Trigger warning: Name an eating disorder
The Met Gala — a staple of spring, an event for members of the very affluent society to parade in designer outfits and remind the world that they are printing the much coveted invitations. The show is almost always publicized as pop culture fans and the general public alike gather with anticipation to gaze at the stars in all their glory. Fashion is often as extravagant as money spent on parties; whether any celebrity is on the list of best or worst clothes, their look is considered a success if people talk about it.
If anyone likes this talking phenomenon in town, it’s Kim Kardashian. Her Met Gala performance made a statement, like most of her performances, but it might not be the statement she was looking for.
Kardashian wore the dress Marilyn Monroe wore when she was famous – or famous, depending on who you ask – singing John F. Kennedy’s ‘Happy Birthday’ in 1962. The dress, a see-through Jean-Louis gown accented with over 6,000 hand-stitched crystals, touted by Guinness World Records as “most expensive dress in the world.”
Kardashian is determined to wear Monroe’s historic gown to the 2022 Met Gala: themed “Gilded Glamor and White Tie.” After being given permission to wear the dress for the event, Kardashian vowed to do whatever it took to fit the dress.
In an interview with Vogue, Kardashian detailed the extreme steps she took to change her size into a Monroe dress: including wearing a sauna suit, limiting food groups, and exercising frequently. Kardashian insists, “I don’t starve myself, but I am very strict.” However, the act that Kardashian described was starving in nature… for a dress she only wore “in minutes” because of its “fragility and historical value.”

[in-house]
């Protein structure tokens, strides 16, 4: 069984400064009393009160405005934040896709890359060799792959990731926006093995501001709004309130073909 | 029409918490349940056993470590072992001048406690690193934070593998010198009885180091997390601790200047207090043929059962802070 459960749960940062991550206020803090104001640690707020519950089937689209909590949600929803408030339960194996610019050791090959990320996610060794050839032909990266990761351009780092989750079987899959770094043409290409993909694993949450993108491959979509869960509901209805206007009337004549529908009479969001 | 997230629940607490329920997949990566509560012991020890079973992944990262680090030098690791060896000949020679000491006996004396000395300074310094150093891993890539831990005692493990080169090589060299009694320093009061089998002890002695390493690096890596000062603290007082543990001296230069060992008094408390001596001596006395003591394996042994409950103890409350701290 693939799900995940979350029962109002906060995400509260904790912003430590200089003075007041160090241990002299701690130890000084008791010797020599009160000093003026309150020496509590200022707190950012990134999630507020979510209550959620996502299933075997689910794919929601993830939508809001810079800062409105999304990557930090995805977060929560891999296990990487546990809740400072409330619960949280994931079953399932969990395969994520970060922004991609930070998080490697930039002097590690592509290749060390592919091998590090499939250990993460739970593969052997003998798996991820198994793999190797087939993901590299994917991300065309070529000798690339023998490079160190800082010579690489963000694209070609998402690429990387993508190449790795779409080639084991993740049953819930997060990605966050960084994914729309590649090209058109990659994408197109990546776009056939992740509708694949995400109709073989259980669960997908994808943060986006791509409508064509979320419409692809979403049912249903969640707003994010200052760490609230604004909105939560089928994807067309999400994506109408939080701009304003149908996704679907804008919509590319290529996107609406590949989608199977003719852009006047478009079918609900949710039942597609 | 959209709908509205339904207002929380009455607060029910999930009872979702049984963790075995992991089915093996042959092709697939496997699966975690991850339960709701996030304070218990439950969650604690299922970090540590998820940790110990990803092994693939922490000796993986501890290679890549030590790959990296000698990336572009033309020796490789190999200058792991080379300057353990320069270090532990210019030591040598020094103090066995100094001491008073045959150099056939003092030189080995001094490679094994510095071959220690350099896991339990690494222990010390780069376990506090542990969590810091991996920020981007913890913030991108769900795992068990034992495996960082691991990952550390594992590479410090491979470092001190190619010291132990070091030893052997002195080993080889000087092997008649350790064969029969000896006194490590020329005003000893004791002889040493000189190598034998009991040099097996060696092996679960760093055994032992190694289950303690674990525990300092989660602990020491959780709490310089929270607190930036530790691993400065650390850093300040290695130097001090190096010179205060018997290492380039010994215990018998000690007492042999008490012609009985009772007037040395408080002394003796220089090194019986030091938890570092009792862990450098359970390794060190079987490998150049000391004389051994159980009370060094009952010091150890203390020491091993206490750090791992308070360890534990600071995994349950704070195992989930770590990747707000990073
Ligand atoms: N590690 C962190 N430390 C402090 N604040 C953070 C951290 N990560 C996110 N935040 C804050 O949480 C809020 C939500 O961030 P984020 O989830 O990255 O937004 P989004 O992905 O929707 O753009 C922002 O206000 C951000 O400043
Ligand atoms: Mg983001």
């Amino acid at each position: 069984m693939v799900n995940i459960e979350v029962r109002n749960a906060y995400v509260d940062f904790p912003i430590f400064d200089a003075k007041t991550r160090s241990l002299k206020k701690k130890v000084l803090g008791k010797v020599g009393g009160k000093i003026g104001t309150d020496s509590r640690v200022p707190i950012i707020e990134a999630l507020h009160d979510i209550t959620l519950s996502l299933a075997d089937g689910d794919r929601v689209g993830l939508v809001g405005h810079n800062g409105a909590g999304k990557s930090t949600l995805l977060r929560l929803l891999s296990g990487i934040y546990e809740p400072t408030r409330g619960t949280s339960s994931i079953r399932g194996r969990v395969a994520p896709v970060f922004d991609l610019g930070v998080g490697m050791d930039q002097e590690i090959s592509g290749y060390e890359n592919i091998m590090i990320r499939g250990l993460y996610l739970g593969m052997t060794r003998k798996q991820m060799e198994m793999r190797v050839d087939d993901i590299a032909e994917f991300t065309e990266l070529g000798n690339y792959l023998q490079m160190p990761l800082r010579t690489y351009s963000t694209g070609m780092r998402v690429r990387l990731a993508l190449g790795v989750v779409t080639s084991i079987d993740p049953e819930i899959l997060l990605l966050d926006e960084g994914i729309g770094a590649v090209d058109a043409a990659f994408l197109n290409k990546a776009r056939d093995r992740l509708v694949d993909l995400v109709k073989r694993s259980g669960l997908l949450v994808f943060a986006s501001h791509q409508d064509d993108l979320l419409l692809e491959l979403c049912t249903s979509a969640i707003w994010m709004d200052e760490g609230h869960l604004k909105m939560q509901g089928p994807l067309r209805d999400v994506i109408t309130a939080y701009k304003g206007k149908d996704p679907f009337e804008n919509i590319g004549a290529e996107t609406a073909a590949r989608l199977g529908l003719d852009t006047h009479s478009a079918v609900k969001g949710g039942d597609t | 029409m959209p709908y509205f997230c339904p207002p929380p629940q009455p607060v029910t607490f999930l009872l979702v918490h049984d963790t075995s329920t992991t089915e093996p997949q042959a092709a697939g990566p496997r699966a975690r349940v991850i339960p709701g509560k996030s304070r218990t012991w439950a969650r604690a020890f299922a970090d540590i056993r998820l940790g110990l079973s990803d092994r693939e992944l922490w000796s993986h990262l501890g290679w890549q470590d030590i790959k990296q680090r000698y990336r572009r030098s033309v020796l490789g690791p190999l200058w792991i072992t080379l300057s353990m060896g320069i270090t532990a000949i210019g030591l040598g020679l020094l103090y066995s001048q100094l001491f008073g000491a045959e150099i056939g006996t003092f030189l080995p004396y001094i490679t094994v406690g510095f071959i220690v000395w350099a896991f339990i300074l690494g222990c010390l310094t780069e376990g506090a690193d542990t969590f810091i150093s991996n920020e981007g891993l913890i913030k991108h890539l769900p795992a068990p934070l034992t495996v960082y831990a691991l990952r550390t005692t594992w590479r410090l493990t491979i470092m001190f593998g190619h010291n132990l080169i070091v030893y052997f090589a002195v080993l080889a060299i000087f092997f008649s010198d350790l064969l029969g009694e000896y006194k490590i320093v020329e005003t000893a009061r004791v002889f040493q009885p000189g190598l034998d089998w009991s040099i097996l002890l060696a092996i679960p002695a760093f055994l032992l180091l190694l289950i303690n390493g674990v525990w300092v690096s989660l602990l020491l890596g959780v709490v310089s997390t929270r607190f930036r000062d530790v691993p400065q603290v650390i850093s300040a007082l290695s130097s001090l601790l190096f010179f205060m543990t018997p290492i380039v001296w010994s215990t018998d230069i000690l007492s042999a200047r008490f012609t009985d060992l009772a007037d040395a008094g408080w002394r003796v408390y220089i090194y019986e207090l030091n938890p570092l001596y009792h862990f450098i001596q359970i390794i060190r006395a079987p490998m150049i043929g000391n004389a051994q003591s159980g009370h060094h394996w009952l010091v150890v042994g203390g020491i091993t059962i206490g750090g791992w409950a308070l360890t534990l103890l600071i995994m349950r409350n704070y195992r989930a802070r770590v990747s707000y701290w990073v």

Kim Kardashian is one of the richest and most influential figures in the world. The Kardashian platform is vast and expansive — so much that can be done, one might say, to promote change and drive empowerment. Instead, the platform is being used as a breeding ground to promote harmful habits that align with disordered diets. Many popular media outlets, including People Magazine, Buzzfeed News, Us Weekly, and Entertainment Weekly, have featured Kim Kardashian’s actions without significant criticism.
Us Weekly calls Pete Davidson a “support king” to cheer up Kardashian while she’s “worried” about fitting in the dress. Decorated with almost comical ignorance, Buzzfeed News states, “Say what you want, but when Kim thinks of something, she gives it.” Weekly entertainment declared Kardashian to be “the icing on the cake at the 2022 Met Gala.”
Kardashian shared a desire to honor Monroe’s memory by wearing her dress to the Met Gala…and she did, with heartbreaking irony. Although Monroe’s legacy is largely identical to her appearance, Monroe harbors a deep sense of insecurity around her appearance. Before he became famous, monroe underwent a series of cosmetic surgeries: including rhinoplasty, overbite correction, chin implants and even hairline electrolysis. Kardashian, of course, is no stranger to bending her body to fit a particular aesthetic: her shapewear line, SKIMS, promises “a solution for every body” worth more than $3 billion.
In her last interview before her death, Monroe confessed, “I am one of the most self-aware people in the world. I really have to fight… Everyone always pulls you. They want some of you.” Monroe’s legacy is strong in life and death, but she still has the same insecurities that consume so many of us.
To be clear, this is not a criticism of Kim Kardashian: she is simply a product of our society and its misleading perception of beauty. Our body is not a problem that needs a solution. Our bodies are not aesthetic. Our bodies are vessels that carry us through life.
Kardashian made it to the top of the best-dressed lists – but at what cost?